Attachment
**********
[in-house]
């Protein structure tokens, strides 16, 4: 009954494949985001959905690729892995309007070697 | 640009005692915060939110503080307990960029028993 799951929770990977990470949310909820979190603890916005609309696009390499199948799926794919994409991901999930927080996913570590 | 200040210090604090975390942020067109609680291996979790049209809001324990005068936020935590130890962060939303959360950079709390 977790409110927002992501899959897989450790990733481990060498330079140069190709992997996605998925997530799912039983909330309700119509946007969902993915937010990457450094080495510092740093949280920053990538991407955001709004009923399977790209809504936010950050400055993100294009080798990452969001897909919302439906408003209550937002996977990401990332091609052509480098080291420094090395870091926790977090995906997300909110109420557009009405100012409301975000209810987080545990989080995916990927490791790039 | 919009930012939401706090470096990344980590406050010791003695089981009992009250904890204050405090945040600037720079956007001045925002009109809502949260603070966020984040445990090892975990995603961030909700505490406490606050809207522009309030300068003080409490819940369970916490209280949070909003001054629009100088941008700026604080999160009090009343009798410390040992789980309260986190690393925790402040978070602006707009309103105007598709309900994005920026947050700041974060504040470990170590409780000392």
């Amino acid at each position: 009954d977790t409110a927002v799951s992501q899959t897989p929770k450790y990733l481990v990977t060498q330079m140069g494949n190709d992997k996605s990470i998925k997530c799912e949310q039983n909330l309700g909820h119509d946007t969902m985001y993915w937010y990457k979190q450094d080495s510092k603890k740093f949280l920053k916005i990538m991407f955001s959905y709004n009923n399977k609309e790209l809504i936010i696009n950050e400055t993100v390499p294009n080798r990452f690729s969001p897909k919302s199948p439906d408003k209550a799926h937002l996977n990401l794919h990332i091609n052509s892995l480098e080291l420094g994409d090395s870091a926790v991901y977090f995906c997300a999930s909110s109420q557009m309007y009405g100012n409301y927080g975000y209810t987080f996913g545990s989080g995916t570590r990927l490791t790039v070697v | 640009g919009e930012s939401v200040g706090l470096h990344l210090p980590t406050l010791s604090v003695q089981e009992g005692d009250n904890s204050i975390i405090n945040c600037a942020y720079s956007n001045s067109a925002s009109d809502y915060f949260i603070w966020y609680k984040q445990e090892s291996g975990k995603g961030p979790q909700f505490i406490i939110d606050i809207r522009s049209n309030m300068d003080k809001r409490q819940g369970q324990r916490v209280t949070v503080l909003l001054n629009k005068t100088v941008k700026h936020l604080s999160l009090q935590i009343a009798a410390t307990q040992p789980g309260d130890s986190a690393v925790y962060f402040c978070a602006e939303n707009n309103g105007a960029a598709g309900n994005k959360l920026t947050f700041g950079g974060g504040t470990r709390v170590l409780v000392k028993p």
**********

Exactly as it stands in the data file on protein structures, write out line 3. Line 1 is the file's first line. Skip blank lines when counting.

């Amino acid at each position: 009954d977790t409110a927002v799951s992501q899959t897989p929770k450790y990733l481990v990977t060498q330079m140069g494949n190709d992997k996605s990470i998925k997530c799912e949310q039983n909330l309700g909820h119509d946007t969902m985001y993915w937010y990457k979190q450094d080495s510092k603890k740093f949280l920053k916005i990538m991407f955001s959905y709004n009923n399977k609309e790209l809504i936010i696009n950050e400055t993100v390499p294009n080798r990452f690729s969001p897909k919302s199948p439906d408003k209550a799926h937002l996977n990401l794919h990332i091609n052509s892995l480098e080291l420094g994409d090395s870091a926790v991901y977090f995906c997300a999930s909110s109420q557009m309007y009405g100012n409301y927080g975000y209810t987080f996913g545990s989080g995916t570590r990927l490791t790039v070697v | 640009g919009e930012s939401v200040g706090l470096h990344l210090p980590t406050l010791s604090v003695q089981e009992g005692d009250n904890s204050i975390i405090n945040c600037a942020y720079s956007n001045s067109a925002s009109d809502y915060f949260i603070w966020y609680k984040q445990e090892s291996g975990k995603g961030p979790q909700f505490i406490i939110d606050i809207r522009s049209n309030m300068d003080k809001r409490q819940g369970q324990r916490v209280t949070v503080l909003l001054n629009k005068t100088v941008k700026h936020l604080s999160l009090q935590i009343a009798a410390t307990q040992p789980g309260d130890s986190a690393v925790y962060f402040c978070a602006e939303n707009n309103g105007a960029a598709g309900n994005k959360l920026t947050f700041g950079g974060g504040t470990r709390v170590l409780v000392k028993p």